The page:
I got an e-mail from my friend Maurice about an essay written by Andrew Sullivan. I started reading the response by an Orthodox priest, but felt that it’s more correct to read the original essay first.
I’ve read and heard about Mr. Sullivan. He’s all over the blogosphere; I remember him especially from the last US presidential elections.
As Fr. Lawrence points out, Mr. Sullivan’s essay is impassioned and at length. Where it abounds in energy, it lacks in convincing me or even humouring me with anything new. This essay, along with its all siblings, is written by another writer infected by The Dan Brown Virus. Perhaps I wasn’t of intellectual and theological consciouness before Mr. Brown released his book The Da Vinci Code, but it seems like any time any writer, regardless of their intellectual prowess or popularity, starts talking about the politicized, bad-bad church, my brain does three things immediately:
1. “Dan Brown Spawn”
2. “God bless you, Dan Brown.” <braintalk tone=”sarcasm” />
It’s nothing new and it’s nothing exciting. It just seems too often that people find it convenient to tell me, as a Christian, that the Christ I have been professing for the last 30 years is a fabrication of the evil and bad Church, and that the Christ he knows, simply by reading a few books and writing about it on public channels, is the real deal. It might as well be a deleted scene from The Da Vinci Code or another footnote to the book. It’s the same old droning moaning that I’m right and you’re wrong.
Fr. Lawrence puts it succinctly and with much historical evidence to refute Mr. Sullivan’s points, but my take on it is that it’s irrelevant. If I was to do a find/replace on the original essay, I could apply it to Islam, Buddhism, and the cult of Justin Bieber worship. There’s always going to be the mainstream and the reductionist, the established and the fluid, the orthodox and the ‘gnostic’. In most circles, such tension between these two opposing forces just forces the intellectually honest and mature to never be complacent about their faith, to always seek more clarity and question the received reality, as George Carlin famously said before he died.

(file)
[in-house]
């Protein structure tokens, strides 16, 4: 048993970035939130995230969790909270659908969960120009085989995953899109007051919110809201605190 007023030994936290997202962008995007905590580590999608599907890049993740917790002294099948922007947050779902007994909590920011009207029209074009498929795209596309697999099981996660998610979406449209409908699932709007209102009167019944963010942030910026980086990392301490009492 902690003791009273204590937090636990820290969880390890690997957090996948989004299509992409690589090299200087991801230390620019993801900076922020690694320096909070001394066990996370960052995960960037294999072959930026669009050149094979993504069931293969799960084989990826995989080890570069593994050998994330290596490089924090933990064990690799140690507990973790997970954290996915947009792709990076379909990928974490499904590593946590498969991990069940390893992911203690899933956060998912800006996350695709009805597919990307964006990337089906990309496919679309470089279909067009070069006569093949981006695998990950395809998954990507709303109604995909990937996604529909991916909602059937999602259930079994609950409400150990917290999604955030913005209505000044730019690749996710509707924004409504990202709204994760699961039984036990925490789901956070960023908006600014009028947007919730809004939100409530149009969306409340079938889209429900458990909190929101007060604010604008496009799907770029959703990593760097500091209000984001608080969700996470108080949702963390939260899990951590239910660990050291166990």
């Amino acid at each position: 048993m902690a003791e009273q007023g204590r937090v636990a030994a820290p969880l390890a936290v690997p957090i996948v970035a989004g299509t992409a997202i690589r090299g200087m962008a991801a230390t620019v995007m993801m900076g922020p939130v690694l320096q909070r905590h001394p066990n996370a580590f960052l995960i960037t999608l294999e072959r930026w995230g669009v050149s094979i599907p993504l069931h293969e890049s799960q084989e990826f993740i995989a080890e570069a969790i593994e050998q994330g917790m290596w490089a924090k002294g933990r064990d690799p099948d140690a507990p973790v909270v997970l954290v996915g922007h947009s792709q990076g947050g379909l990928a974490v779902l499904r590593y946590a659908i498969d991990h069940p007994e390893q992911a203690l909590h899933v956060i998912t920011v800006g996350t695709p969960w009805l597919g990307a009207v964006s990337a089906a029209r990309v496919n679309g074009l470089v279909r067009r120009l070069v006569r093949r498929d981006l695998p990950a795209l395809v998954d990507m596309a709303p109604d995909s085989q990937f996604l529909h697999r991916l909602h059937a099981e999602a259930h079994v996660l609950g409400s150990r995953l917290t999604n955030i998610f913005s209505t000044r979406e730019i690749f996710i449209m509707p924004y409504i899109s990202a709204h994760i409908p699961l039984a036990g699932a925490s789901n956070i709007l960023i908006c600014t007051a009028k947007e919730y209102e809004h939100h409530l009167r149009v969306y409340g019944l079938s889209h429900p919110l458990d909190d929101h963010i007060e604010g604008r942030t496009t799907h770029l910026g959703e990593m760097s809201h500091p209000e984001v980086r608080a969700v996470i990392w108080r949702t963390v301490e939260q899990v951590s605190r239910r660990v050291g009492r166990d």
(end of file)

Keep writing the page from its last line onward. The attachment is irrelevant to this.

But to brand the mainstream as inherently political, fundmentally flawed, and wholly devoid of any value is to be an extremist just as much as the Evangelical Protestants and Catholics that Mr. Sullivan attacks. Mr. Sullivan also forgets, despite any prostetation he can make, that it’s the collective will of the early Church that put together the canon of Scripture. This means that the Bible known to us went through a process of being disparate books to becoming a single canon. The Church made the Bible, the Bible didn’t make the Church.
Yes, this means that the Bible was then susceptible to human error, but what isn’t? Can you apply Jefferson’s methodology to any book? Would you like it if I took your book, one that you spent countless hours on, I turned your pages into an origami, and – because I’m enlightened and not mainstream – then declare that the circumcised pages are now what Andrew Sullivan really meant?
Who gives me the authority to do so? Who gives you or any other proponent of the historical Jesus to do so?
An answer to that question can perhaps start a real discussion on this subject.